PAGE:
The Guernsey Literary & Potato Peel Pie Society (2018)

Reviewer: Charity Bishop

This delightful tale, based on a best-selling novel, chronicles a young woman's discovery of an elaborate sequence of events that unfolds around a small literary society on an English island in the aftermath of WWII.

Though Juliet Ashdon (Lily James) has sold many books under a pen name, she wants to emerge in her own right, find another "voice" (her own), and find a place to belong... much to the mild amusement of her ambitious, hard-working agent, Sydney Stark (Matthew Goode). She seems poised on the verge of greatness -- a wealthy woman, seeing a handsome American (Glen Powell), and now able to afford the best flat in London... but something is missing.

And then, by chance, a letter turns up, forwarded from her old address, because a potato farmer on the island of Guernsey ran across an old book with her name and address scrawled in the front. Dawsey Adams (Michiel Huisman) enjoyed it so much, he hoped she could send him the name of a London bookstore where he could purchase another book by the same author. Intrigued by his letter, Juliet sends him the book instead -- and asks questions about his literary society.

Once he responds, she becomes so excited about meeting him and his friends, she boards a boat and crosses the Channel. But not only is the society's reactions to her arrival (and her true purpose) mixed, Dawsey is also much, much younger than she had believed. And with them being hush-hush about what happened to their society's founder, Elizabeth McKenna (Elizabeth Brown Findlay), Juliet must unravel the mystery of the small town to satisfy her literary curiosity.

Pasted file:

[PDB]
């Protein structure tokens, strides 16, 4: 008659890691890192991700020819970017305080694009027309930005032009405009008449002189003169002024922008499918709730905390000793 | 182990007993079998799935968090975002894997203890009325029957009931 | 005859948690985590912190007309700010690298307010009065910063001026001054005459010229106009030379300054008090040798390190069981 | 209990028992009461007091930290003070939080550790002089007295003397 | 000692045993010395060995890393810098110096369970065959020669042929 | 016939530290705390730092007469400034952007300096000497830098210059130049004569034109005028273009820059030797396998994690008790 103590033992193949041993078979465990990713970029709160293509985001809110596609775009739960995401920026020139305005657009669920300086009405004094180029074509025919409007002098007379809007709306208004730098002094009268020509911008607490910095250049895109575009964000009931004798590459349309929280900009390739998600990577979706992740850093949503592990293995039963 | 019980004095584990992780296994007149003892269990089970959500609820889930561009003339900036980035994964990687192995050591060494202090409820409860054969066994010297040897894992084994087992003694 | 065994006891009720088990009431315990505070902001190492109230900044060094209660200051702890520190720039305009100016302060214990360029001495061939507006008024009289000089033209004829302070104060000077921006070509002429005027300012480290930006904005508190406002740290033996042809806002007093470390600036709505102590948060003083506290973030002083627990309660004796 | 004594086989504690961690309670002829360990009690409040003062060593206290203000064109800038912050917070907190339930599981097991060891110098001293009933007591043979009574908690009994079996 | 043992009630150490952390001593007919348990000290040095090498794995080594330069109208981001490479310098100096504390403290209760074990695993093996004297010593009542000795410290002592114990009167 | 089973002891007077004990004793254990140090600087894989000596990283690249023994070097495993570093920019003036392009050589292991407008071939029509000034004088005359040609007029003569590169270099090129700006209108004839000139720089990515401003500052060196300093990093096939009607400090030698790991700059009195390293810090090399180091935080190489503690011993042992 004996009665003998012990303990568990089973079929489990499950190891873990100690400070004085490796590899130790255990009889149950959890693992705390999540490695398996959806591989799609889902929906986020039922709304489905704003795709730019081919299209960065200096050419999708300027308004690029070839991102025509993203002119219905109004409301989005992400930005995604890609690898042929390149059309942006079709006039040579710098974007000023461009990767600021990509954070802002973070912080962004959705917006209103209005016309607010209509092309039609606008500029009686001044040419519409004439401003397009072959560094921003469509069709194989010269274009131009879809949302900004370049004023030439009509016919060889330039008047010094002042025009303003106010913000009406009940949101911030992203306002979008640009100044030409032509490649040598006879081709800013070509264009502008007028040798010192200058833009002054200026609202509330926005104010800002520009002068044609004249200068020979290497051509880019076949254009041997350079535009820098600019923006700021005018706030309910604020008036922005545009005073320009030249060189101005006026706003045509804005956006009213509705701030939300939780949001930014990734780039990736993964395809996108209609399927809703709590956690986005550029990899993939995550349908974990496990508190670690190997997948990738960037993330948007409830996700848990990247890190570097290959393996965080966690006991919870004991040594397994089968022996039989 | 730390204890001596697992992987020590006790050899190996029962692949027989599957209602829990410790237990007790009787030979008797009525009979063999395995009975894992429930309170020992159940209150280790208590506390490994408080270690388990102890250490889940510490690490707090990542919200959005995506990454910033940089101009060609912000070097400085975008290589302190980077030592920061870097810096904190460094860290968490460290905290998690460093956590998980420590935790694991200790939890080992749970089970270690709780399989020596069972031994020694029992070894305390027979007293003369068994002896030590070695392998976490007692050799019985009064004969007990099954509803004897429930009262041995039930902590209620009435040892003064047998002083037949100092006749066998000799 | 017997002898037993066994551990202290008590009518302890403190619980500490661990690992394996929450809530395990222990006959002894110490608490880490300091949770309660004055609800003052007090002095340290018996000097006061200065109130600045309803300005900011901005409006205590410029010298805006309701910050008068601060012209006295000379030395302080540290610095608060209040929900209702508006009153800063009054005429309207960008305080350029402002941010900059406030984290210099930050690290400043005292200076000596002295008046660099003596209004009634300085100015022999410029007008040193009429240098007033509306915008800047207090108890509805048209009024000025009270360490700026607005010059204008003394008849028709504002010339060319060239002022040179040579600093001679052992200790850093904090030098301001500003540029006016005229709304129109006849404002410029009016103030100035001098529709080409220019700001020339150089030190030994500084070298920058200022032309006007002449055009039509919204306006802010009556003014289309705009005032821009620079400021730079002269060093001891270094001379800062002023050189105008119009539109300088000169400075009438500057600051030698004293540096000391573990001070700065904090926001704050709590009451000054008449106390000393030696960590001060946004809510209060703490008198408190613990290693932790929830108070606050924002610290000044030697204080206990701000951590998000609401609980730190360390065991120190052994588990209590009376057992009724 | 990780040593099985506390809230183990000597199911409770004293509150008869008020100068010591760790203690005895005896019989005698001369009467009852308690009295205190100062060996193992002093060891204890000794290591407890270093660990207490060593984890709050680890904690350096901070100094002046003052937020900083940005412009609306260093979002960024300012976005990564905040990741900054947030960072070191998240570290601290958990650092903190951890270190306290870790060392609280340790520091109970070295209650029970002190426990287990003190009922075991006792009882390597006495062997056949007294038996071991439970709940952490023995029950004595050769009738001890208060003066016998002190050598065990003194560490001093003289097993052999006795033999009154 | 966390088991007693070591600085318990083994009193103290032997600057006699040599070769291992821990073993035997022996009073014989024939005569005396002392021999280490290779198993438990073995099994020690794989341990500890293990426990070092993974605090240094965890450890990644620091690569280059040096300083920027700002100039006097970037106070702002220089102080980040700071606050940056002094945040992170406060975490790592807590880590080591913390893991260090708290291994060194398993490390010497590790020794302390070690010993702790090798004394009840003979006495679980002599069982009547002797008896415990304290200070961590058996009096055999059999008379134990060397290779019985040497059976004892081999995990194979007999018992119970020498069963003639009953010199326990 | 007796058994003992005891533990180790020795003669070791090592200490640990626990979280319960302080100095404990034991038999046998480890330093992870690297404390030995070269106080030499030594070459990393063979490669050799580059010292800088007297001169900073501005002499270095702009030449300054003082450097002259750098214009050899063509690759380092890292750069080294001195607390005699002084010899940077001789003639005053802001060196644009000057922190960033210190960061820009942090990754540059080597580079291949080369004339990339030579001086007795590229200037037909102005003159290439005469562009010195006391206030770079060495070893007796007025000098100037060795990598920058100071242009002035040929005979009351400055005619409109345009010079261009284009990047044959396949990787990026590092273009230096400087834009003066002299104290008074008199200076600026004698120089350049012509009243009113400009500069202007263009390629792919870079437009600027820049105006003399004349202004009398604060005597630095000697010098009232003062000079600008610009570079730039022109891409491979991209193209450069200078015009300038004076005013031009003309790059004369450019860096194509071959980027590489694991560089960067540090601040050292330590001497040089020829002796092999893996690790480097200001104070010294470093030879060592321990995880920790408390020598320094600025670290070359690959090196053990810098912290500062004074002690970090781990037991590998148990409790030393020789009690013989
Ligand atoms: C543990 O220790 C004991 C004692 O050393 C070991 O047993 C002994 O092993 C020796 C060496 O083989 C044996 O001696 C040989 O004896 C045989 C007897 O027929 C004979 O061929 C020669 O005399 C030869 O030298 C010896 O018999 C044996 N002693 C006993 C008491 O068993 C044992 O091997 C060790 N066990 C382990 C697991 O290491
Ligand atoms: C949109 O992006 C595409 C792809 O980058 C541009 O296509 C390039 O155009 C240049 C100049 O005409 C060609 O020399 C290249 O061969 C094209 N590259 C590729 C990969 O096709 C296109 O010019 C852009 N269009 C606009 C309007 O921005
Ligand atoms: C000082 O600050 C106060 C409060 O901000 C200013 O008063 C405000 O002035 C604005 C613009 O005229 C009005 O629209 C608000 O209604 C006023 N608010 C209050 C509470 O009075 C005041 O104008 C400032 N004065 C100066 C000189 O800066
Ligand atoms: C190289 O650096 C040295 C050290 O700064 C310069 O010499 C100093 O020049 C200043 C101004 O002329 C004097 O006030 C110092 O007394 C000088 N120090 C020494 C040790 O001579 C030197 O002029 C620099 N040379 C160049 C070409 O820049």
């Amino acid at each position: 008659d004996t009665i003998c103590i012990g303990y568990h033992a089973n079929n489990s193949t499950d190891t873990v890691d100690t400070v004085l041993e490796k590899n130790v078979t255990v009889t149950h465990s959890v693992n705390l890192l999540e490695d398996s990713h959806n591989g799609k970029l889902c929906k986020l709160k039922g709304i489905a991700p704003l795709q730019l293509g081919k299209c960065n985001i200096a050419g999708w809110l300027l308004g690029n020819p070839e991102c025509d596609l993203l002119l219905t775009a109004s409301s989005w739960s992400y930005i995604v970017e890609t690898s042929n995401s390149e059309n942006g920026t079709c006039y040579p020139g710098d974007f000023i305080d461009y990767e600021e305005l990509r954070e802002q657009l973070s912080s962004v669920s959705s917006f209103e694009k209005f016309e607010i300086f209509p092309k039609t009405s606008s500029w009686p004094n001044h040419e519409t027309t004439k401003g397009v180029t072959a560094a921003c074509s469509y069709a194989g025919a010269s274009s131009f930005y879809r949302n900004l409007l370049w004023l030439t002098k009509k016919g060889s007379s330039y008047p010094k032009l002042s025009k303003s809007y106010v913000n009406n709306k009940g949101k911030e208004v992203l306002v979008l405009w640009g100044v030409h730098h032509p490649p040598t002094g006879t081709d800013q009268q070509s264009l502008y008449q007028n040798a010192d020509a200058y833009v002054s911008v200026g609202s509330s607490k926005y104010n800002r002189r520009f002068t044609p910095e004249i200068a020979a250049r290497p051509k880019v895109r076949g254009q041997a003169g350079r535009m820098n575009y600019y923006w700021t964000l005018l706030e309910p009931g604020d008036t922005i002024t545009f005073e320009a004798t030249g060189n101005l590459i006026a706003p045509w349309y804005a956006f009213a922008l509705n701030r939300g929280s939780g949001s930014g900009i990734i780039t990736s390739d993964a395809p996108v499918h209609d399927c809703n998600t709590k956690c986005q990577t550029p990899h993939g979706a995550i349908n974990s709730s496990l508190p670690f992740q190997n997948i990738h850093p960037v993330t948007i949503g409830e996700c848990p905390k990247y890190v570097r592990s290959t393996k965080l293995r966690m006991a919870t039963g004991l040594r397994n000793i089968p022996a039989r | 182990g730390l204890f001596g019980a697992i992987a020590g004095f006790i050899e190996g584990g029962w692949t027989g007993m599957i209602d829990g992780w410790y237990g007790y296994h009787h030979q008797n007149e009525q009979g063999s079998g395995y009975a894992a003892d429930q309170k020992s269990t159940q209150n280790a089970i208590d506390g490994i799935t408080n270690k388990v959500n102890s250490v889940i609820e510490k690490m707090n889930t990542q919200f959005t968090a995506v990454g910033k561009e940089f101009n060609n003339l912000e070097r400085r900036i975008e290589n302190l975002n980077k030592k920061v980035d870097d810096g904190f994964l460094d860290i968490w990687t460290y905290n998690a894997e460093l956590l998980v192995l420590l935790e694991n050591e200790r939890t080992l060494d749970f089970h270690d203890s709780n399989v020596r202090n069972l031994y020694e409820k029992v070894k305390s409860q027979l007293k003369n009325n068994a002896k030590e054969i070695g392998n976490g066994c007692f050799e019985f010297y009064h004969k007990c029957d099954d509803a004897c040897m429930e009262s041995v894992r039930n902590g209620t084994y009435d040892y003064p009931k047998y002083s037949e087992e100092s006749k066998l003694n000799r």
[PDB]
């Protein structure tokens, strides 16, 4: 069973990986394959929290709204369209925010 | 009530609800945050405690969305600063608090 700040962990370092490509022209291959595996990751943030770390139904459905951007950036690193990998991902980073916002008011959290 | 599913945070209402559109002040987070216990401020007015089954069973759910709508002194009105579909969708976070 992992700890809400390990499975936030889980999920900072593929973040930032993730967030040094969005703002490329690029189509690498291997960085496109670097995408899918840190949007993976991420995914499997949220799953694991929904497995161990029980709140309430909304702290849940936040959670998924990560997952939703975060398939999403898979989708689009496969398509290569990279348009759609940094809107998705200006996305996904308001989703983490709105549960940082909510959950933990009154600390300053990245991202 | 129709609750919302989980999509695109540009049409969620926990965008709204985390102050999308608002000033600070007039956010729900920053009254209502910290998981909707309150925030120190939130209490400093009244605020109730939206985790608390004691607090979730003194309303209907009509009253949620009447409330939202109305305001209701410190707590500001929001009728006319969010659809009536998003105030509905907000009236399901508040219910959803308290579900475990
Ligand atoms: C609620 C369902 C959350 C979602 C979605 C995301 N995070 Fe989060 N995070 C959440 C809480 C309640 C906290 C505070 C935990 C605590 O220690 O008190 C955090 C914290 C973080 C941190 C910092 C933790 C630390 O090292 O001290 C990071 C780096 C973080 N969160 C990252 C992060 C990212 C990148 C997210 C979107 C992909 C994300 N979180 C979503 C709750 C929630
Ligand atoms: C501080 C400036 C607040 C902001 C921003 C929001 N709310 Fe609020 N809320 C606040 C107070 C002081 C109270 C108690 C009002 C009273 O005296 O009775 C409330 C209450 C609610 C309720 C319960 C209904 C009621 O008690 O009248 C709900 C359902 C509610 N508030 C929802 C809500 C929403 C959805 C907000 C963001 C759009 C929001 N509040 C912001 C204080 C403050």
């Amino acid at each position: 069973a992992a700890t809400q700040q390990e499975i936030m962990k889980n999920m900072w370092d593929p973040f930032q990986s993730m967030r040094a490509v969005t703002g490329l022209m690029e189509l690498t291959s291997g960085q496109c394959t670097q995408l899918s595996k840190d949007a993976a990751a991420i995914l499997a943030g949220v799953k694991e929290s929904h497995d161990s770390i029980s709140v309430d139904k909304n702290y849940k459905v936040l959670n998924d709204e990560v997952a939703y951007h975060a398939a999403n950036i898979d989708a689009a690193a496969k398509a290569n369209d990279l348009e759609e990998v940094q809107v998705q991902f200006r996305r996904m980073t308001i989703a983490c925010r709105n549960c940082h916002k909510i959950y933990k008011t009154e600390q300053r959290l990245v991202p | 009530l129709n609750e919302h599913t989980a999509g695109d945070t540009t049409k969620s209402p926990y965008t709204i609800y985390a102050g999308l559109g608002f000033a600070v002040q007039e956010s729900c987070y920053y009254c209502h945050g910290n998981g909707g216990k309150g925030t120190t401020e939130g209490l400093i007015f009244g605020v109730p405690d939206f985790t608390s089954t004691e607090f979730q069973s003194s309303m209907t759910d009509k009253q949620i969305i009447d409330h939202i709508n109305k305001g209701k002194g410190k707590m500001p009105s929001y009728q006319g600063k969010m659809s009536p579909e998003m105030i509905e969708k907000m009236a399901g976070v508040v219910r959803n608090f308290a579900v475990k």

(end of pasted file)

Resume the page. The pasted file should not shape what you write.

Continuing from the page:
Released in the United Kingdom earlier this year to some success, this strangely-titled film has a charm of its own. I can see why the book was successful. It's got a host of interesting and a bit eccentric of characters -- the secretive widow, the booze-making Heathcliffe-reading loner, a freckle-faced boy and his grandpa, the moralistic neighbor, and her amusing agent. Juliet is a likable character trying to find a place for herself after the loss of her parents, and it's quite a story of courage in the midst of difficulty, bonding with loved ones, and being true to your heart. Perhaps the most moving element involves the presence of a "good" Nazi -- a compassionate young man drawn into the Reich since he had no choice, who does not believe in what his countrymen are doing -- and the various reactions characters have toward him.

It's beautifully produced and acted, with authentic costumes and a lovely score, on a pretty island that reminds you of a postcard. It's never offensive, deep without being depressing, and has a good-hearted hero and a sweet conclusion. It's not your average Netflix fare, which is why you should watch it. At least twice.

Sexual Content:

Lots of kissing. A woman asks another woman if she has yet had a "passionate encounter" (sex); the woman just laughs and refuses to answer. Mention of a child out of wedlock. We overhear part of a dirty joke at a table. A woman mentions that she might have a better chance with a man if her name was male.
 
Language:
One or two mild profanities.
 
Violence:
Flashbacks to Nazi violence (them shoving around and beating prisoners); scenes of destruction in London. A man yells at a woman. References to war crimes. A man beats up another man in a pub and smashes his head into a bar.

Other:
A woman references meeting in past lives.